“In the digital world it's more important than ever to get like minded people together for a collective experience. The digital age as much as it's supposed to facilitate communication, it's kind of dissipated it as well, because everyone is at the end of a screen. It's really important that people get together, in a collective space and look each other in the eyes,because that is how shit really happens. A bit of human chemistry. Don't get me wrong the digital stuff is cool, but you have got to have a mix. Balance the organic with the technological.
ABOVE : Don Letts Long exposure in camera shot live at The Junction in Plymouth
You are in quite a unique position as a bit of a pioneer in straddling scenes and being very happy doing your work with your feet in many camps.
I am old is what you are basically saying. I am old but I have good taste.
Do you think that some of that sense of identity and family is lost today where the boundaries between scenes are more blurred?
Well all the stuff that inspired me and helped me to be who I am today, were created in more innocent times. We didn't have ,social media, we didn't have all this digital setting, the internet and stuff. All we had was music....and clothes. That's why you had all those different subcultural movements in the last half of the twentieth century. When 2000 happened that flat-lined. You know what I mean? Maybe that's a good thing because in the 21st century for young people it's fucking tough, and probably better that they get their heads together,before their hairdoos. I sympathise because it is hard out there.
ABOVE : Don Letts Reggae Punk Pioneer at Plymouth Gig during the 2018 UK Tour
Should kids live a little instead of going straight into further Ed? After all, You were just 16 when you decided to be a film-maker after watching the harder they come, and just five years later you made that a reality with 'The Punk Rock Movie'. Do you think that learning everything on the job helped retain your unique style and that actually University ,Art College or any of the creative education schemes available now might have prevented you doing the work you did as part of those scenes you have documented. Would a degree have made you an outsider?
They were times when you could kind of operate within the cracks, everything is locked down now, and young people can't afford to do that. They can barely afford to pay the rent, and that is why a lot of them are still living with their parents until they are thirty, and art is so shit in the 21st century. Because when you are spending all the hours God gives you trying to live, where is the space to be creative, never mind have a life. It's tough.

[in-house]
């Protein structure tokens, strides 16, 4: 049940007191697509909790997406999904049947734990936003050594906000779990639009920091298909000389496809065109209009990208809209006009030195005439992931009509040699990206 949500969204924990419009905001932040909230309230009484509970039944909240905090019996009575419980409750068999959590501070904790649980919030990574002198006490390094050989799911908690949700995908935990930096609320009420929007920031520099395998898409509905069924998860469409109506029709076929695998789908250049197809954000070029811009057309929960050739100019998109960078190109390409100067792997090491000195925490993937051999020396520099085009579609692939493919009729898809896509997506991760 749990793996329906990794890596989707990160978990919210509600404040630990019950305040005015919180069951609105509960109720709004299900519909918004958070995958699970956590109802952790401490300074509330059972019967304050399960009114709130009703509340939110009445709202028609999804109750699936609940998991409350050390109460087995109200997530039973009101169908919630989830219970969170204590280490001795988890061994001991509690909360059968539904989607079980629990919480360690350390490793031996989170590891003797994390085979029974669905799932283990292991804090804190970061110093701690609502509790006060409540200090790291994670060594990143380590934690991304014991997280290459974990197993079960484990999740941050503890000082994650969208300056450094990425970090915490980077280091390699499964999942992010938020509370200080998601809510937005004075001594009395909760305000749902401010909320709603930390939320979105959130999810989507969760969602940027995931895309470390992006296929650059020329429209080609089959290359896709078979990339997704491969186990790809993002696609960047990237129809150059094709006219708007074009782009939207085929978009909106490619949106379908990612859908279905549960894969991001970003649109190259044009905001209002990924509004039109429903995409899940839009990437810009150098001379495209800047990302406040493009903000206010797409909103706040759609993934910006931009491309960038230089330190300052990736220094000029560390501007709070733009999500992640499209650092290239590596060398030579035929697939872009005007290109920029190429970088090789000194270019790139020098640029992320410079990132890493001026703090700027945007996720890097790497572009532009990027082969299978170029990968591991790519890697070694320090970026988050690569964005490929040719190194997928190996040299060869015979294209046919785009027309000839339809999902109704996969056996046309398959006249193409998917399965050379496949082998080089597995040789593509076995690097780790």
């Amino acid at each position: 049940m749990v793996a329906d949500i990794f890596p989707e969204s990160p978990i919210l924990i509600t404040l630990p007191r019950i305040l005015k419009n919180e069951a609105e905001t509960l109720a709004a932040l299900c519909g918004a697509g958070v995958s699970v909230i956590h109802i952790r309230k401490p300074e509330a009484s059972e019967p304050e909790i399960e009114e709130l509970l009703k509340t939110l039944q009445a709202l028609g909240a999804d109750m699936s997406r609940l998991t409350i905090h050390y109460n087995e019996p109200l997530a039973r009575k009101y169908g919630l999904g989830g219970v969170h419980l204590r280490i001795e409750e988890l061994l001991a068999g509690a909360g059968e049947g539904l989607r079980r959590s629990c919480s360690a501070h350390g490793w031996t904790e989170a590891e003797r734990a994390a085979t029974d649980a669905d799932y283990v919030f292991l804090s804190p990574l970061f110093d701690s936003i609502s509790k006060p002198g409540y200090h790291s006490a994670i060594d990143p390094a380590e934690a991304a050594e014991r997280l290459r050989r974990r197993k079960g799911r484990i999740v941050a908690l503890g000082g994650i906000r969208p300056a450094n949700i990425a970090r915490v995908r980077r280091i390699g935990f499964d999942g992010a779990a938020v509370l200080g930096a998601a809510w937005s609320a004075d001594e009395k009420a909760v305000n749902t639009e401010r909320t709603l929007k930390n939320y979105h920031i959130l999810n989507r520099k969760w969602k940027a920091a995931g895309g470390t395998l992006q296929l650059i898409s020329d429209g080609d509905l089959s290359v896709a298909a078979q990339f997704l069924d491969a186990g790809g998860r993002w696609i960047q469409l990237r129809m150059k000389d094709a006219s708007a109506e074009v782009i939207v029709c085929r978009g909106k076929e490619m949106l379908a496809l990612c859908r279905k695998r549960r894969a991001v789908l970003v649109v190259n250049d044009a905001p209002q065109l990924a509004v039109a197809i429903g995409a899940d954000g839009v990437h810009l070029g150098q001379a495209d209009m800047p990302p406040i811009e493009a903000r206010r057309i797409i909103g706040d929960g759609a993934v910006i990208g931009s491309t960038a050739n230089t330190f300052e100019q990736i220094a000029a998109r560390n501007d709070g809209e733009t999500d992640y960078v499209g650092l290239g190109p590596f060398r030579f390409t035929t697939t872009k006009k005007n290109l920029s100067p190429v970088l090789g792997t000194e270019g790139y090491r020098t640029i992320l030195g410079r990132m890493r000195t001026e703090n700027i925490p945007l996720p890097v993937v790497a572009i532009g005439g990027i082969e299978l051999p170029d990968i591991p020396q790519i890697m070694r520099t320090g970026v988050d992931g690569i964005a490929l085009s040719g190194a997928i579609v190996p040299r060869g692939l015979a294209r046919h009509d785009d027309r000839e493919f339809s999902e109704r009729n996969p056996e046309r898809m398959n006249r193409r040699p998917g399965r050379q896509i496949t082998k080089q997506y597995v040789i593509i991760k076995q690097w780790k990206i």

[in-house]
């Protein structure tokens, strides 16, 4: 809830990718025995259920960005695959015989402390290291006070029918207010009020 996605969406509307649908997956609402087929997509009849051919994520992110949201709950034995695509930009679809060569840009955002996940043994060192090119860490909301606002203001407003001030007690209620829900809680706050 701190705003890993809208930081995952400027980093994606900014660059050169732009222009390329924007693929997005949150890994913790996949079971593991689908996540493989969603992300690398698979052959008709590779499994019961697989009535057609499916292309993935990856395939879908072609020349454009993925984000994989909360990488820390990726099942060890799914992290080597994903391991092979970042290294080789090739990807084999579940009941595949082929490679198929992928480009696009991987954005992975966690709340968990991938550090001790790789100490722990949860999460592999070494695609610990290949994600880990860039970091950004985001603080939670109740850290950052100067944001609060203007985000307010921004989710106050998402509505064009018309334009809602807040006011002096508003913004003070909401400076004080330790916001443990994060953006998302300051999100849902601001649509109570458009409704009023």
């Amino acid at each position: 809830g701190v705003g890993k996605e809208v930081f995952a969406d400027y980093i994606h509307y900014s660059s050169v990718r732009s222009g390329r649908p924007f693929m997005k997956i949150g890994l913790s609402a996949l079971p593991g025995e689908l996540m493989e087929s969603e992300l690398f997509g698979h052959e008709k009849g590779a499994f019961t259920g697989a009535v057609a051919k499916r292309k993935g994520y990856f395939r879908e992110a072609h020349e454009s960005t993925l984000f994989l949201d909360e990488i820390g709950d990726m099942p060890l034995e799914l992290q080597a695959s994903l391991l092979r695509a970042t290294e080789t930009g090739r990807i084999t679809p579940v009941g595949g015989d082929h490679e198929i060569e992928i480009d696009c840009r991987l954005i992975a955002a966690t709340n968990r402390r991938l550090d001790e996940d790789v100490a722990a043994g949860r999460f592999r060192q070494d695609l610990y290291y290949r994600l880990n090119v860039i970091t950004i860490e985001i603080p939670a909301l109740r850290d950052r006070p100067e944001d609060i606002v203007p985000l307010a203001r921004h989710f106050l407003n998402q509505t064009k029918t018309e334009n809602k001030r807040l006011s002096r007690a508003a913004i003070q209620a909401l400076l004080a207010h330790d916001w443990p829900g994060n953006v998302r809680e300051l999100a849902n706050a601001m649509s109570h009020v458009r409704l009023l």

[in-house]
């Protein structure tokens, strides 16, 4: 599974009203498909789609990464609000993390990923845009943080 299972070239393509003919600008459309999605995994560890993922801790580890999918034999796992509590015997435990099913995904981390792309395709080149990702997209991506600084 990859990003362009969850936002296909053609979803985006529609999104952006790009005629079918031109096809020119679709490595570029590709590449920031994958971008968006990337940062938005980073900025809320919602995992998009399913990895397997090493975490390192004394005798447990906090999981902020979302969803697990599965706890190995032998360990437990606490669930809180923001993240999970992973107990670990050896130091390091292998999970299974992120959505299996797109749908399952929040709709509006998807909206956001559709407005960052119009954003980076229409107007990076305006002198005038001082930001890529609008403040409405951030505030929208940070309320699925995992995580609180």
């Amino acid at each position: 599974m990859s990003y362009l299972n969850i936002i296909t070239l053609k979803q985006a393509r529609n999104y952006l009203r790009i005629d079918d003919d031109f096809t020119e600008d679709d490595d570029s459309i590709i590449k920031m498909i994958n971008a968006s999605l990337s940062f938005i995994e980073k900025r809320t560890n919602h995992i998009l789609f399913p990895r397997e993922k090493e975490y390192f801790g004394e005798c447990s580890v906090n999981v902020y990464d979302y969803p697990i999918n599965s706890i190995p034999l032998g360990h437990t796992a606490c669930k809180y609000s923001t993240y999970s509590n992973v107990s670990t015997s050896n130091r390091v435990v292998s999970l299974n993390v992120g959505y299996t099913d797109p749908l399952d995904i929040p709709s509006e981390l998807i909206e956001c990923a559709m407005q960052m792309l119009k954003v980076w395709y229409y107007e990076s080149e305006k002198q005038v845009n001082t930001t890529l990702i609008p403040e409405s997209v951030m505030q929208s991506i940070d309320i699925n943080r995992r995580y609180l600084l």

ABOVE : Don Letts The Junction Plymouth
The comodification of culture?
It's that and just capitalism and fucking commercialism. I really feel for young people, I don't know how they can afford to be rebels. It's hard to be a rebel when your mum is doing your washing.
What is Next for Don Letts?
Listen I am like everybody else, to be quite honest I am hussling. It's a creative hussle and it seems glamorous from the outside but ultimately, I am hussling like everybody else. That is why I do so many things, I have got the radio show and I DJ, because the film thing doesn't happen often enough for me to survive. In the 21st century for a lot of creative people it's a case of diversity. You have to be able to juggle a few balls.
I am not so much up my own arse that I cannot appreciate that if you can just make a living, doing something you enjoy, you are on a winner. Rich all the better, but if you can just live doing something you enjoy, because most people do shit they hate for fuck all money.
ABOVE : Don Letts DJ Set in Plymouth at Live Music Venue The Junction
I have always looked at you as being a bit of polymath, but that has become the norm, a common thing for many creative people nowadays
Yes you've got to do that, but you have got to be master of something. You don't want to be a jack of all trades and a master of nothing. It's fucking rough out there man, and I don't see how it's going to get any better. I am glad I am 62, I am as old as Rock and Roll.
Have you really made 400 music videos?